Besides the big, obvious Covid and Coronavirus words, most of the words are related to software, programming and technologies. A good observation is that videos seem to to work very well on Hacker News(at least that's what this word cloud tells us).

Let's see the comments also.

    comments = " ".join(df[df['type'] == 'comment']['text'].unique())
    comments_cloud = WordCloud(background_color='white').generate(comments)
    plt.figure(figsize=(8, 8), facecolor=None)
    plt.imshow(comments_cloud, interpolation="bilinear")
    plt.axis("off")
    plt.tight_layout(pad=0)
    plt.show()
Building a word cloud from comments
Building a word cloud from comments

I am a little bit dissapointed that I've not included all the comments on this analysis, but the number of comments was very big and I was not sure it would help me very much for this article. But we all know we sometimes spend more time in the comments section than on the original submitted post 😀

Then I wanted to look at the scores of the best posts. I've plotted a histogram to illustrate what are the values that scores tend to cluster around and I've also calculated the mean and the median values for the scores.

    # Histogram of scores

    scores = df[df['type']=='story']['score']
    scores.plot.hist(bins=12, alpha=0.5)
    plt.show()


    # Average score
    print ("Average score: ", df[df['type']=='story']['score'].mean())

    # Median score
    print("Median score: ", df[df['type'] == 'story']['score'].median())
Histogram on scores of best posts on Hacker News
Histogram on scores of best posts on Hacker News

We can see here that most of the stories received less that than 200 points, but there also some outliers here, with at least 1000 points.

The average score for my dataset was 194.80 but that is hugely influenced by the outliers. That's why I've also calculated the median value, which is 140.0. That translates to the fact that roughly half of the best stories on Hacker News received less than 140 points, and the other half received more than that.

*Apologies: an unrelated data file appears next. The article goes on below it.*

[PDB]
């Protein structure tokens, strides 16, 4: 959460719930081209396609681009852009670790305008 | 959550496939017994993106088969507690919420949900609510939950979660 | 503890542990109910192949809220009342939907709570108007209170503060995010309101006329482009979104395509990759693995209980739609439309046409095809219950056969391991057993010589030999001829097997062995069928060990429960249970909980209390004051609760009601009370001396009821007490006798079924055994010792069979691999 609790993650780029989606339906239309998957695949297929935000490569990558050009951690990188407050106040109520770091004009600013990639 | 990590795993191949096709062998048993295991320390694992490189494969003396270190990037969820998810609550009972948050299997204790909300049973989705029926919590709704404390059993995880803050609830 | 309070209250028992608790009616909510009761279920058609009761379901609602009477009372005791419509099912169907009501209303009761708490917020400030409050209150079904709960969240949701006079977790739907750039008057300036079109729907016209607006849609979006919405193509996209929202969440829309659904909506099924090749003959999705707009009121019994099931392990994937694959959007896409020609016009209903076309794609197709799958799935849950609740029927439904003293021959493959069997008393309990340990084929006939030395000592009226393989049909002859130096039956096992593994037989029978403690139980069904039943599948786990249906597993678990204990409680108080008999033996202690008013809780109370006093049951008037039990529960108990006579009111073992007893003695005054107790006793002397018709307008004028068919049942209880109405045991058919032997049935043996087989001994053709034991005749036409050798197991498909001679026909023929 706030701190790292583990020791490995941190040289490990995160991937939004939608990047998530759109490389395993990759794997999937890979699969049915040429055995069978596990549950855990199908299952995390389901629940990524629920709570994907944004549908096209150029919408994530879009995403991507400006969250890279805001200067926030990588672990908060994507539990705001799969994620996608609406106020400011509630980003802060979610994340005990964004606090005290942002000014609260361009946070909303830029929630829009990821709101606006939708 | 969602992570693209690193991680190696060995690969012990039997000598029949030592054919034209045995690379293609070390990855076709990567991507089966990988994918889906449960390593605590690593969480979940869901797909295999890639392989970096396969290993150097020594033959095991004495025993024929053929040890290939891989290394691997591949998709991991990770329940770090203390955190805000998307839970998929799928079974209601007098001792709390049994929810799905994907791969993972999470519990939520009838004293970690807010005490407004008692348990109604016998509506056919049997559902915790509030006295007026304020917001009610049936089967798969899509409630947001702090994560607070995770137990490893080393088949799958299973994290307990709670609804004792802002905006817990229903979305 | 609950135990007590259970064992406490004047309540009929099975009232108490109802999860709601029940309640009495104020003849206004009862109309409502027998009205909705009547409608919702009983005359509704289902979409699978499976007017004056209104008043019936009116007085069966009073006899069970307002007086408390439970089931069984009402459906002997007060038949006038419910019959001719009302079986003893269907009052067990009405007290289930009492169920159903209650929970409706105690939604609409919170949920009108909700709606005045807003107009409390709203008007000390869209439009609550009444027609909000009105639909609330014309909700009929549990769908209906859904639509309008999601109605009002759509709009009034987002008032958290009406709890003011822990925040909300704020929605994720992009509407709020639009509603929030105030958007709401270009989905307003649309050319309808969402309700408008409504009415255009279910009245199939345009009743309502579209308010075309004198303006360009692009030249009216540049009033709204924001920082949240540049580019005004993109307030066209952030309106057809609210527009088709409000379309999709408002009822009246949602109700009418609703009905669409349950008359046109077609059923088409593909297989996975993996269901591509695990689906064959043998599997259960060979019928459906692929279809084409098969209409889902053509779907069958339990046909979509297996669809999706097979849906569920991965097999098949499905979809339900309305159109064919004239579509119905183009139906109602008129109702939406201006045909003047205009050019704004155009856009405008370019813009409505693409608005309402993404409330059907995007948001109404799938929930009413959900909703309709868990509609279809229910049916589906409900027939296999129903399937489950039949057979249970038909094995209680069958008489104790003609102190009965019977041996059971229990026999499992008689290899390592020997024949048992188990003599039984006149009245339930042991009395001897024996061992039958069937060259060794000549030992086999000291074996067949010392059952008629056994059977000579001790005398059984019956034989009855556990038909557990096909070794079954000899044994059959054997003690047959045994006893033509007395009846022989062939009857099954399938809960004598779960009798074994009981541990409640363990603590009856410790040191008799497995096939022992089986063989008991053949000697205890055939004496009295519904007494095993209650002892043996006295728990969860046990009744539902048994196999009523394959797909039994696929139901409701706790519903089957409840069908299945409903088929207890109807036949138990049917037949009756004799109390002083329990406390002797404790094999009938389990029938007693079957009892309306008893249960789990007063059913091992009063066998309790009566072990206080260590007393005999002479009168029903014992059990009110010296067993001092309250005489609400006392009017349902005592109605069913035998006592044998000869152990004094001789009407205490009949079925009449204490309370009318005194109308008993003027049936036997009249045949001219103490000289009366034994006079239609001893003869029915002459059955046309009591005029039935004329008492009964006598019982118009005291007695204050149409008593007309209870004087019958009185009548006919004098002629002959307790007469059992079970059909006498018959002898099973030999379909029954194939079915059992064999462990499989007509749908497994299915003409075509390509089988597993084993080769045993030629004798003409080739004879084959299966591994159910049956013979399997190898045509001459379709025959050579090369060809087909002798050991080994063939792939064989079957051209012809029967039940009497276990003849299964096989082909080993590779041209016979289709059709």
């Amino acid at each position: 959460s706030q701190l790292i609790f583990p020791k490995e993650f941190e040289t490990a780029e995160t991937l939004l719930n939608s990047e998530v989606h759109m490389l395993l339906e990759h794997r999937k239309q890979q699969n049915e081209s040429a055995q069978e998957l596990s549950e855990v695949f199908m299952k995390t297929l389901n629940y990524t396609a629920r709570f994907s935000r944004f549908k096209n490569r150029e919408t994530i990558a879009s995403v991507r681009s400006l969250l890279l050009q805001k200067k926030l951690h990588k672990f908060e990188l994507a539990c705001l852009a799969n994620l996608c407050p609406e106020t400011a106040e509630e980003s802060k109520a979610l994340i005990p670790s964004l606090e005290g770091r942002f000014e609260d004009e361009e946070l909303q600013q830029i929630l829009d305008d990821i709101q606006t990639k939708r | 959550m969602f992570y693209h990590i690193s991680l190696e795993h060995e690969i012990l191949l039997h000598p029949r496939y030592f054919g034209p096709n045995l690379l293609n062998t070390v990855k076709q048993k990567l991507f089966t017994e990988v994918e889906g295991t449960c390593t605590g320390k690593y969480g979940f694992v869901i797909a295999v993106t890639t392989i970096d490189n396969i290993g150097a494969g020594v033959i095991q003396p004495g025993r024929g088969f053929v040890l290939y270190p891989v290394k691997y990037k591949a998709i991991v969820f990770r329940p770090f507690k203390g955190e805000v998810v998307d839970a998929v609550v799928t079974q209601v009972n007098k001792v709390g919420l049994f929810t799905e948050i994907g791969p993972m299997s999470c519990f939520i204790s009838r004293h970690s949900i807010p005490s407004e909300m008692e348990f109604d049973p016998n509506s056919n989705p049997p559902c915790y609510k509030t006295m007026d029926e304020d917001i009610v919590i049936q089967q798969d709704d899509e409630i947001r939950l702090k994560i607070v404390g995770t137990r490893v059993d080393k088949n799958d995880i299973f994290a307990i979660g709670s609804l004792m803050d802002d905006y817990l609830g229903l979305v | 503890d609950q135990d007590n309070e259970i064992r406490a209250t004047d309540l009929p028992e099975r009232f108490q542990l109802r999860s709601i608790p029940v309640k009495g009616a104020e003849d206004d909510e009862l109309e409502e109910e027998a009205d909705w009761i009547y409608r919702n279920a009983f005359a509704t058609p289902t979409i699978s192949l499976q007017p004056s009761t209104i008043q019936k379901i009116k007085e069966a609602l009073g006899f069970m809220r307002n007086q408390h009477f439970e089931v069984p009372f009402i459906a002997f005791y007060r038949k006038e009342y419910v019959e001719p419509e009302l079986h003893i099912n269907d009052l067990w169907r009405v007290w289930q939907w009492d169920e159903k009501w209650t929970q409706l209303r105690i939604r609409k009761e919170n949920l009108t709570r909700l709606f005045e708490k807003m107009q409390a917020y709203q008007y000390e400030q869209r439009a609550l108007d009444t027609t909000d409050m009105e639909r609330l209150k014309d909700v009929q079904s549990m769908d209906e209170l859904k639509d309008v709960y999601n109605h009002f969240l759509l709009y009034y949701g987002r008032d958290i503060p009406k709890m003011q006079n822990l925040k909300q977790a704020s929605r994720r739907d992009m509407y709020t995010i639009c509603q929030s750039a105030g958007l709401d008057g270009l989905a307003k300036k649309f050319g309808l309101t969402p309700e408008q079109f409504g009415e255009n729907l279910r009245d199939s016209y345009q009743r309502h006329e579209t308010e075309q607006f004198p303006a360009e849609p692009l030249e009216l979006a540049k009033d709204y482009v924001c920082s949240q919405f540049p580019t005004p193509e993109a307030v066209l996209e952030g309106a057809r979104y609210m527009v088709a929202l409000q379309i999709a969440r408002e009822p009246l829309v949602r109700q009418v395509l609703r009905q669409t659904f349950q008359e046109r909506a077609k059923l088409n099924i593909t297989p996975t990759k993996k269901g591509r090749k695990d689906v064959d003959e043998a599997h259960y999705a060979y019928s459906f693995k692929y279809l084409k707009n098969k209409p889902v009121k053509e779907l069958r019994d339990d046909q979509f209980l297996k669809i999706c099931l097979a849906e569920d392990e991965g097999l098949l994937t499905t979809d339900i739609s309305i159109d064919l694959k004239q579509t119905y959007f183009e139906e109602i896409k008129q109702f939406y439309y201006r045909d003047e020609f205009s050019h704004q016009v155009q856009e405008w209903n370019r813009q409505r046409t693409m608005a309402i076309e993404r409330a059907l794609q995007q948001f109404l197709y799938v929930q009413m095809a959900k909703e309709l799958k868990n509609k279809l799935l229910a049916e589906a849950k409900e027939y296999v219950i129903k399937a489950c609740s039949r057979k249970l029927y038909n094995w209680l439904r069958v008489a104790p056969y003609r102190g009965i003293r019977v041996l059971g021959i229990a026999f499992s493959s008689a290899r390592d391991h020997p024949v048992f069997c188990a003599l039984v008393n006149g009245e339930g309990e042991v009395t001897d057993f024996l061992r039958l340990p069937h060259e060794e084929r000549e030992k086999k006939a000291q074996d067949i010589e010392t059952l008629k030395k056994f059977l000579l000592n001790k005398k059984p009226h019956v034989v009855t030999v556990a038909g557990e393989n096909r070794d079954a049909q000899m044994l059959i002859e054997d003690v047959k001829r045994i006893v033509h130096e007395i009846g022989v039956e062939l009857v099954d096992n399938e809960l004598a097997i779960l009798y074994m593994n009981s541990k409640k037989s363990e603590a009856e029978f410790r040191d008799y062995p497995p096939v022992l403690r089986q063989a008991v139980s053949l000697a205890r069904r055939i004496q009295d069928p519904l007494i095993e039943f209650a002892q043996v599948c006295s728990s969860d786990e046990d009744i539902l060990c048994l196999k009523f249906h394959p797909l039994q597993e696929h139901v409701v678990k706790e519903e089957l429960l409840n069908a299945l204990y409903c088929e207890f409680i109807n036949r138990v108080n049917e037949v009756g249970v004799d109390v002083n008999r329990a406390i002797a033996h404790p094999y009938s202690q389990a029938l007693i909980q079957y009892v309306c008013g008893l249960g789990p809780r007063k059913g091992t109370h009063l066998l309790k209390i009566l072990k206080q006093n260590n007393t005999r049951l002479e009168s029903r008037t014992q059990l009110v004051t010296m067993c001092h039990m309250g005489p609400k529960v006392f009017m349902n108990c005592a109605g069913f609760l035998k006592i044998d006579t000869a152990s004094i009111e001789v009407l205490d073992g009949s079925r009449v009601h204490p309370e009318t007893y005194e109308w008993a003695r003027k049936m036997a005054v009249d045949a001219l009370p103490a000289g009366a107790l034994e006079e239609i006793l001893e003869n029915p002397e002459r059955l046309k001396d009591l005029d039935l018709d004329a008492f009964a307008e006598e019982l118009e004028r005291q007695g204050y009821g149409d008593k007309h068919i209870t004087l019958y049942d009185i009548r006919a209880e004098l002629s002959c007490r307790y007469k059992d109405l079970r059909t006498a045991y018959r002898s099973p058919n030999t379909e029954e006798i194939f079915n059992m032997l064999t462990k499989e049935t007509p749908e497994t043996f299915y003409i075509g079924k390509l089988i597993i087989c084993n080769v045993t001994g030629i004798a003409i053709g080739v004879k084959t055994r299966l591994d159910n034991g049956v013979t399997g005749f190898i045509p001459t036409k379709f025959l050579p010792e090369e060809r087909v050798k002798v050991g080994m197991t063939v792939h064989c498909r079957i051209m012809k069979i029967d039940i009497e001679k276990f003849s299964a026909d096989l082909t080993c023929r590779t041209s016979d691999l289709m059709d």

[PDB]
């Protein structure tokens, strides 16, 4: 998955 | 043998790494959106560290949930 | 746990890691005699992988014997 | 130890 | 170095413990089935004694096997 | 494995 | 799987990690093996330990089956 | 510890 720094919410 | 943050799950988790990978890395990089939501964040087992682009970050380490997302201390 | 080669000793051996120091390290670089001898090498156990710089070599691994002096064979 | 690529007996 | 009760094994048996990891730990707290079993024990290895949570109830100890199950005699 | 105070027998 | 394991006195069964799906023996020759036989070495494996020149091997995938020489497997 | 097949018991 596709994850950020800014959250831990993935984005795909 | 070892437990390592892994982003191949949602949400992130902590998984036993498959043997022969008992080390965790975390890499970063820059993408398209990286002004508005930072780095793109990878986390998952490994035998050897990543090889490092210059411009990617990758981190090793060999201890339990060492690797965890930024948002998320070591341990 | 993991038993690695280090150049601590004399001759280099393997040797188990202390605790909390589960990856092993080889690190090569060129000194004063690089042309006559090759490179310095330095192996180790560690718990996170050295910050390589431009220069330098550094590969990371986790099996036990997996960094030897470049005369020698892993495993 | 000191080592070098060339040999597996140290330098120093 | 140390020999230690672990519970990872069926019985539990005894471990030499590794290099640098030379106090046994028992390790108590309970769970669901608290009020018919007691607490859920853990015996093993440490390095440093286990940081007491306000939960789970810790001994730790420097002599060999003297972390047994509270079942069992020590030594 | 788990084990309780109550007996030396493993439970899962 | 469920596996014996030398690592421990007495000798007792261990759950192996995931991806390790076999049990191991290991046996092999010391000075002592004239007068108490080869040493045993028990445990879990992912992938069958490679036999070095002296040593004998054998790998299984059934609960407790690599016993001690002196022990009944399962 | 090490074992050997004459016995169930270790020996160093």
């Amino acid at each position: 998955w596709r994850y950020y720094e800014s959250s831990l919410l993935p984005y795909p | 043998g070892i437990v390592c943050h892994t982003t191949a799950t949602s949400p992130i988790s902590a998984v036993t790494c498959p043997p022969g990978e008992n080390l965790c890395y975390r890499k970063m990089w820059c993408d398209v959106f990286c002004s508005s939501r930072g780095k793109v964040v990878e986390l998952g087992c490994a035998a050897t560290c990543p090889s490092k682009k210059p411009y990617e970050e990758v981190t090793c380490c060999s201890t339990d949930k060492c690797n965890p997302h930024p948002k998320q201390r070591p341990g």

When to post on Hacker News

This is a question a lot of people are asking on the Internet. This article is by no means a receipe for finding that answer, but still I think I've found some interesting stuff.

First I've plotted the distribution of stories by day of the week.

    daysOfWeek = df[df['type']=='story'].groupby(['DayOfWeek']).size()
    daysOfWeek.plot.bar()
    plt.show()
When to post on HackerNews - posts by day of week
When to post on HackerNews - posts by day of week

Most of the best stories have been posted around weekends. Somehow, I was expecting this. But the most interesting fact for me is that none of the best stories were submitted on Tuesday or Wednesday. Monday seems a very bad day too, with very few successful submissions.

Before doing this analysis, I would have also guessed that Friday would get the highest number of successful submissions. I don't know exactly why, only my intuition.

There is another temporal dimension we can look at, and that's the hour of the day. Let's plot the same distribution for that.

    hoursOfDay = df[df['type']=='story'].groupby(['HourOfDay']).size()
    hoursOfDay.plot.bar()
    plt.show()
When to post on Hackernews - posts by day of week
When to post on Hackernews - posts by day of week

Having our time columns displayed in UTC time, we can see that most of the successful posts were submitted in the afternoon, with the biggest spike at 5 pm UTC.